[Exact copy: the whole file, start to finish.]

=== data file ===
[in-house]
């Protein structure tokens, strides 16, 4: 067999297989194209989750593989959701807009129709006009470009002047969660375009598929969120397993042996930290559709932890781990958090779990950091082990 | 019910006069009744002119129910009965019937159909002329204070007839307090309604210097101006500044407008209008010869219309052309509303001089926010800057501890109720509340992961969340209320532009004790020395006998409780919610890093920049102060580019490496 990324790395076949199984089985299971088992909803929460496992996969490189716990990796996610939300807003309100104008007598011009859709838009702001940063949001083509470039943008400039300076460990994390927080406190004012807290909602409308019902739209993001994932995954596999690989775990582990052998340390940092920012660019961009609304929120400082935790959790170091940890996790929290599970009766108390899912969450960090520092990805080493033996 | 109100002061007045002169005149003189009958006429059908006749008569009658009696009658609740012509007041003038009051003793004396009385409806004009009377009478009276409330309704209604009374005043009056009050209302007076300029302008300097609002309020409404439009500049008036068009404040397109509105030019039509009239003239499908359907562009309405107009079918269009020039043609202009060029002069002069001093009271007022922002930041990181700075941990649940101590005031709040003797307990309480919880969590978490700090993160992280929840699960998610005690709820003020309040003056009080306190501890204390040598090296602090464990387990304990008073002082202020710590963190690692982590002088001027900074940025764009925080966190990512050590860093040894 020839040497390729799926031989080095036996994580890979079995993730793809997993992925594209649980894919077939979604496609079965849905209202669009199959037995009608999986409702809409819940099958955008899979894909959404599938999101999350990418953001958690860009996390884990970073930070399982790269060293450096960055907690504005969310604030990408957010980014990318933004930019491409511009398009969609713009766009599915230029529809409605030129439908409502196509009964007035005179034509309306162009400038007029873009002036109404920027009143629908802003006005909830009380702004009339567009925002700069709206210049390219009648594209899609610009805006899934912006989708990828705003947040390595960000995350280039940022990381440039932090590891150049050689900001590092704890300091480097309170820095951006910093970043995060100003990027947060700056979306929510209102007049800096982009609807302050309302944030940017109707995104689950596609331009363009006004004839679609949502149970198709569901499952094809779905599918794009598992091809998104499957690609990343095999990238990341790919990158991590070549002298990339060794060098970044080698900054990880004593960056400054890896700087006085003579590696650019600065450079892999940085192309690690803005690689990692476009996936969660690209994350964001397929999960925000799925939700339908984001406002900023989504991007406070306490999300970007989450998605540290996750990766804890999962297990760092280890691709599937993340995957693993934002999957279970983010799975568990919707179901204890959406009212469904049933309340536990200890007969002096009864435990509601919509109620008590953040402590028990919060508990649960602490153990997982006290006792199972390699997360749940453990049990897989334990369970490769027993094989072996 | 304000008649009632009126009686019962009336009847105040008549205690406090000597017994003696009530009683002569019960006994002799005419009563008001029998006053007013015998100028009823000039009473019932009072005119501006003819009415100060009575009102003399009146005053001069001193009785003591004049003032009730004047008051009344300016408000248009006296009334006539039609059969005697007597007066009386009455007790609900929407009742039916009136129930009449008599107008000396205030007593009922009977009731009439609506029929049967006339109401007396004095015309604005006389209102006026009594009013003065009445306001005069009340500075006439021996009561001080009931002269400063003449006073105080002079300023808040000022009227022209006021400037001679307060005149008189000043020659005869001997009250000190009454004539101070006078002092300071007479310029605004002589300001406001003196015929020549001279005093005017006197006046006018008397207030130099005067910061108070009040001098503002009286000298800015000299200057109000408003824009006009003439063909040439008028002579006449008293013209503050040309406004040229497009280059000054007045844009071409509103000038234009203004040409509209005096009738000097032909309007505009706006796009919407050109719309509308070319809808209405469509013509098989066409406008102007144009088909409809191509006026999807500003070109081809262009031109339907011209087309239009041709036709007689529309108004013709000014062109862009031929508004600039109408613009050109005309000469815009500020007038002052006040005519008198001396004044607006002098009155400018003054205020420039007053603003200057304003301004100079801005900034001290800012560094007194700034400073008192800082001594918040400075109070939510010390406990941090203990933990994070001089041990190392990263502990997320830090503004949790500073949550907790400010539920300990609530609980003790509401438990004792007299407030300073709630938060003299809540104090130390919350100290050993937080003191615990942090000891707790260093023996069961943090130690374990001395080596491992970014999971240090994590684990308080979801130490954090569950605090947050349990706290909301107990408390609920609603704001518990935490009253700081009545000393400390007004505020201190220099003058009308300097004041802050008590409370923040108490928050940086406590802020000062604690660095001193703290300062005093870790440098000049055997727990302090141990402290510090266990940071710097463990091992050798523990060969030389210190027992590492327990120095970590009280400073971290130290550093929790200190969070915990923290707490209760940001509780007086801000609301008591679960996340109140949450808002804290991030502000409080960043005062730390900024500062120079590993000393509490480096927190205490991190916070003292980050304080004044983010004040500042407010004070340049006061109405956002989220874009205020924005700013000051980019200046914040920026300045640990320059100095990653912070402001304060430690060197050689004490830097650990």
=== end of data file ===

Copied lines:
[in-house]
């Protein structure tokens, strides 16, 4: 067999297989194209989750593989959701807009129709006009470009002047969660375009598929969120397993042996930290559709932890781990958090779990950091082990 | 019910006069009744002119129910009965019937159909002329204070007839307090309604210097101006500044407008209008010869219309052309509303001089926010800057501890109720509340992961969340209320532009004790020395006998409780919610890093920049102060580019490496 990324790395076949199984089985299971088992909803929460496992996969490189716990990796996610939300807003309100104008007598011009859709838009702001940063949001083509470039943008400039300076460990994390927080406190004012807290909602409308019902739209993001994932995954596999690989775990582990052998340390940092920012660019961009609304929120400082935790959790170091940890996790929290599970009766108390899912969450960090520092990805080493033996 | 109100002061007045002169005149003189009958006429059908006749008569009658009696009658609740012509007041003038009051003793004396009385409806004009009377009478009276409330309704209604009374005043009056009050209302007076300029302008300097609002309020409404439009500049008036068009404040397109509105030019039509009239003239499908359907562009309405107009079918269009020039043609202009060029002069002069001093009271007022922002930041990181700075941990649940101590005031709040003797307990309480919880969590978490700090993160992280929840699960998610005690709820003020309040003056009080306190501890204390040598090296602090464990387990304990008073002082202020710590963190690692982590002088001027900074940025764009925080966190990512050590860093040894 020839040497390729799926031989080095036996994580890979079995993730793809997993992925594209649980894919077939979604496609079965849905209202669009199959037995009608999986409702809409819940099958955008899979894909959404599938999101999350990418953001958690860009996390884990970073930070399982790269060293450096960055907690504005969310604030990408957010980014990318933004930019491409511009398009969609713009766009599915230029529809409605030129439908409502196509009964007035005179034509309306162009400038007029873009002036109404920027009143629908802003006005909830009380702004009339567009925002700069709206210049390219009648594209899609610009805006899934912006989708990828705003947040390595960000995350280039940022990381440039932090590891150049050689900001590092704890300091480097309170820095951006910093970043995060100003990027947060700056979306929510209102007049800096982009609807302050309302944030940017109707995104689950596609331009363009006004004839679609949502149970198709569901499952094809779905599918794009598992091809998104499957690609990343095999990238990341790919990158991590070549002298990339060794060098970044080698900054990880004593960056400054890896700087006085003579590696650019600065450079892999940085192309690690803005690689990692476009996936969660690209994350964001397929999960925000799925939700339908984001406002900023989504991007406070306490999300970007989450998605540290996750990766804890999962297990760092280890691709599937993340995957693993934002999957279970983010799975568990919707179901204890959406009212469904049933309340536990200890007969002096009864435990509601919509109620008590953040402590028990919060508990649960602490153990997982006290006792199972390699997360749940453990049990897989334990369970490769027993094989072996 | 304000008649009632009126009686019962009336009847105040008549205690406090000597017994003696009530009683002569019960006994002799005419009563008001029998006053007013015998100028009823000039009473019932009072005119501006003819009415100060009575009102003399009146005053001069001193009785003591004049003032009730004047008051009344300016408000248009006296009334006539039609059969005697007597007066009386009455007790609900929407009742039916009136129930009449008599107008000396205030007593009922009977009731009439609506029929049967006339109401007396004095015309604005006389209102006026009594009013003065009445306001005069009340500075006439021996009561001080009931002269400063003449006073105080002079300023808040000022009227022209006021400037001679307060005149008189000043020659005869001997009250000190009454004539101070006078002092300071007479310029605004002589300001406001003196015929020549001279005093005017006197006046006018008397207030130099005067910061108070009040001098503002009286000298800015000299200057109000408003824009006009003439063909040439008028002579006449008293013209503050040309406004040229497009280059000054007045844009071409509103000038234009203004040409509209005096009738000097032909309007505009706006796009919407050109719309509308070319809808209405469509013509098989066409406008102007144009088909409809191509006026999807500003070109081809262009031109339907011209087309239009041709036709007689529309108004013709000014062109862009031929508004600039109408613009050109005309000469815009500020007038002052006040005519008198001396004044607006002098009155400018003054205020420039007053603003200057304003301004100079801005900034001290800012560094007194700034400073008192800082001594918040400075109070939510010390406990941090203990933990994070001089041990190392990263502990997320830090503004949790500073949550907790400010539920300990609530609980003790509401438990004792007299407030300073709630938060003299809540104090130390919350100290050993937080003191615990942090000891707790260093023996069961943090130690374990001395080596491992970014999971240090994590684990308080979801130490954090569950605090947050349990706290909301107990408390609920609603704001518990935490009253700081009545000393400390007004505020201190220099003058009308300097004041802050008590409370923040108490928050940086406590802020000062604690660095001193703290300062005093870790440098000049055997727990302090141990402290510090266990940071710097463990091992050798523990060969030389210190027992590492327990120095970590009280400073971290130290550093929790200190969070915990923290707490209760940001509780007086801000609301008591679960996340109140949450808002804290991030502000409080960043005062730390900024500062120079590993000393509490480096927190205490991190916070003292980050304080004044983010004040500042407010004070340049006061109405956002989220874009205020924005700013000051980019200046914040920026300045640990320059100095990653912070402001304060430690060197050689004490830097650990």